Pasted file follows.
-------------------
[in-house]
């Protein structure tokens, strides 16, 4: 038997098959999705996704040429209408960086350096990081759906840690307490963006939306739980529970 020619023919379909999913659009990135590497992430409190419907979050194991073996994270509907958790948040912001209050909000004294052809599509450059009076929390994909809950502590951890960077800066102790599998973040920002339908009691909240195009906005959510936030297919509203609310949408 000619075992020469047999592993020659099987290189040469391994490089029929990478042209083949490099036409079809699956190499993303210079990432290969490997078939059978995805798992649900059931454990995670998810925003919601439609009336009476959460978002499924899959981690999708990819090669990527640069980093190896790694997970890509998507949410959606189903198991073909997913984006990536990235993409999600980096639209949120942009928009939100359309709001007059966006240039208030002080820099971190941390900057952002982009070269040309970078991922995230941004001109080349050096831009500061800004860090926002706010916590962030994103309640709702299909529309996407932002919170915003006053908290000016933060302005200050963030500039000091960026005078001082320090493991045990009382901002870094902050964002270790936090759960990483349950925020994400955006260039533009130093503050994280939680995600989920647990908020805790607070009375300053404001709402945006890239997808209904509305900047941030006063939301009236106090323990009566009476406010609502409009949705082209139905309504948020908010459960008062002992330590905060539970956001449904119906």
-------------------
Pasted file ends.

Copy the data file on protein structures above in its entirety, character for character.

[in-house]
């Protein structure tokens, strides 16, 4: 038997098959999705996704040429209408960086350096990081759906840690307490963006939306739980529970 020619023919379909999913659009990135590497992430409190419907979050194991073996994270509907958790948040912001209050909000004294052809599509450059009076929390994909809950502590951890960077800066102790599998973040920002339908009691909240195009906005959510936030297919509203609310949408 000619075992020469047999592993020659099987290189040469391994490089029929990478042209083949490099036409079809699956190499993303210079990432290969490997078939059978995805798992649900059931454990995670998810925003919601439609009336009476959460978002499924899959981690999708990819090669990527640069980093190896790694997970890509998507949410959606189903198991073909997913984006990536990235993409999600980096639209949120942009928009939100359309709001007059966006240039208030002080820099971190941390900057952002982009070269040309970078991922995230941004001109080349050096831009500061800004860090926002706010916590962030994103309640709702299909529309996407932002919170915003006053908290000016933060302005200050963030500039000091960026005078001082320090493991045990009382901002870094902050964002270790936090759960990483349950925020994400955006260039533009130093503050994280939680995600989920647990908020805790607070009375300053404001709402945006890239997808209904509305900047941030006063939301009236106090323990009566009476406010609502409009949705082209139905309504948020908010459960008062002992330590905060539970956001449904119906």